The motto of “any person, any study” at Cornell is meant to be emblematic of the diversity of the student population. Specifically, the Cornell Statement on Diversity and Inclusiveness is “Open Doors, Open Hearts, and Open Minds” for both the student body and for the employees. In the latest incoming class, 16% of students are Asian-American, 8% are Hispanic-American, 7% are African-American, and 18% are non-U.S. citizens. This is not specific to Cornell, but represents the overall pattern in universities across the United States, a pattern which is now seeing a rise in international students.
While diversity is an integral part of the college experience for both Americans and for those who hail from other countries, there are problems associated with the rapid increase in international students. Undergraduate enrollment of international students has increased much more than the enrollment of graduate students. Graduate programs have historically relied more on the attendance of those from other countries than undergraduate programs. With the decline of graduate enrollment rates from India and South Korea, two of the countries with the most students enrolling in American graduate schools, the question lingers: how much longer can the US rely on foreigners to enroll in graduate programs?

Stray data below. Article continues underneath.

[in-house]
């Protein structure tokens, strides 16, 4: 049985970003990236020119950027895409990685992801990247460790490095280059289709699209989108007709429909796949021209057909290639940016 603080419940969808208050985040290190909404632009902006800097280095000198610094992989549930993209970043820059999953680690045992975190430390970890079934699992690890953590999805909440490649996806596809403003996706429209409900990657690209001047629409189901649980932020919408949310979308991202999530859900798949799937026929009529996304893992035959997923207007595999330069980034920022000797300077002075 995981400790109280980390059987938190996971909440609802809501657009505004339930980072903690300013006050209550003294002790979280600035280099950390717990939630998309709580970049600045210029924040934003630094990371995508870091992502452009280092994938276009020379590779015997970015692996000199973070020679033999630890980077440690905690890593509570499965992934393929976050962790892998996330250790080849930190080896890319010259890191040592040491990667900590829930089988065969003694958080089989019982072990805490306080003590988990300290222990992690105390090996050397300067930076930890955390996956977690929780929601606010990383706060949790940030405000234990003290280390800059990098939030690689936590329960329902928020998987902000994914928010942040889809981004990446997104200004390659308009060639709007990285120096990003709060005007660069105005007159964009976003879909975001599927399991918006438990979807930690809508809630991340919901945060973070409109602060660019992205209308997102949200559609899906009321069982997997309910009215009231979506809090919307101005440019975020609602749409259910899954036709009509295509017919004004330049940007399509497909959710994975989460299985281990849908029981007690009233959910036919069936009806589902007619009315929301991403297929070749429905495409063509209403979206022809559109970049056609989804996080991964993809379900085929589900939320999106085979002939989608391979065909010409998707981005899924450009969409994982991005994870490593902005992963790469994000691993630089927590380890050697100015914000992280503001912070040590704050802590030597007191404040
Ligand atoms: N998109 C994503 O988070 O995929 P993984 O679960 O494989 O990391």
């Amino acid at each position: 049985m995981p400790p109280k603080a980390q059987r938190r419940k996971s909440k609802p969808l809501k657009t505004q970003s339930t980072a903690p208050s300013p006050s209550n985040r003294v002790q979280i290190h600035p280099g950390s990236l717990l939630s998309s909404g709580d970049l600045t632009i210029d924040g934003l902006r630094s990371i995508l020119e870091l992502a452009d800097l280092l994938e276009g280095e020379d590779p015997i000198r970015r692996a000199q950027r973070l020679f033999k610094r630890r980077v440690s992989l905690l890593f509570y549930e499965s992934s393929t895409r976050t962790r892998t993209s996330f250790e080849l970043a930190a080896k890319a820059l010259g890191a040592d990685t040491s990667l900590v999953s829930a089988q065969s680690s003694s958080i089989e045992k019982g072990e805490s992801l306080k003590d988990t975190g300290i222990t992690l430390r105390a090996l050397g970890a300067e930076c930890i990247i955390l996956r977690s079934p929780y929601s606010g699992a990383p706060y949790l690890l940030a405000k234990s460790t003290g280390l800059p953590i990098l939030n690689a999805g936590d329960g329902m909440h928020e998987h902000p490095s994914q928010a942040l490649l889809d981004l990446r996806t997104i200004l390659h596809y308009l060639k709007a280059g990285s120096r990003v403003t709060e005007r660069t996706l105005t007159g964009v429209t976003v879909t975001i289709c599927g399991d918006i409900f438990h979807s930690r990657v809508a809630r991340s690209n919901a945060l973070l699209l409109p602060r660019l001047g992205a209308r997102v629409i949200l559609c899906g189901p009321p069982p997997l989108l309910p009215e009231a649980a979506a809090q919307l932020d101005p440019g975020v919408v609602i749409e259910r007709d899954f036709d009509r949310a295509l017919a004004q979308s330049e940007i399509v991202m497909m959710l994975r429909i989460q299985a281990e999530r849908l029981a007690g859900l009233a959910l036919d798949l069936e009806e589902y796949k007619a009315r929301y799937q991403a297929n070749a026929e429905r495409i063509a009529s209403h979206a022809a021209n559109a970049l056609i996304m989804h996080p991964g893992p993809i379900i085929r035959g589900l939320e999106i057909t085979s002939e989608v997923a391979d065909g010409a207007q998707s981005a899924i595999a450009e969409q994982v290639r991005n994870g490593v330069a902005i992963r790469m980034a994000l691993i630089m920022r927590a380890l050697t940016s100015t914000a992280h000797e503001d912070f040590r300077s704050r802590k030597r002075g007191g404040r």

45% of all foreign students at American graduate schools are from India and China. However, the rate of Indian enrollment sharply decreased between 2007 and 2008, which has not slowed down this fall.
On the other hand, the increase in Chinese students has been continuously increasing in undergraduate programs. What can explain this trend? The Chinese government is attempting to make education more important, but there are simply not enough Chinese universities to meet the demand of the number of Chinese students. Also, the failing American economy has allowed the value of Chinese money in the US to increase, which has led to an increased opportunity of Chinese families to pay for an American education.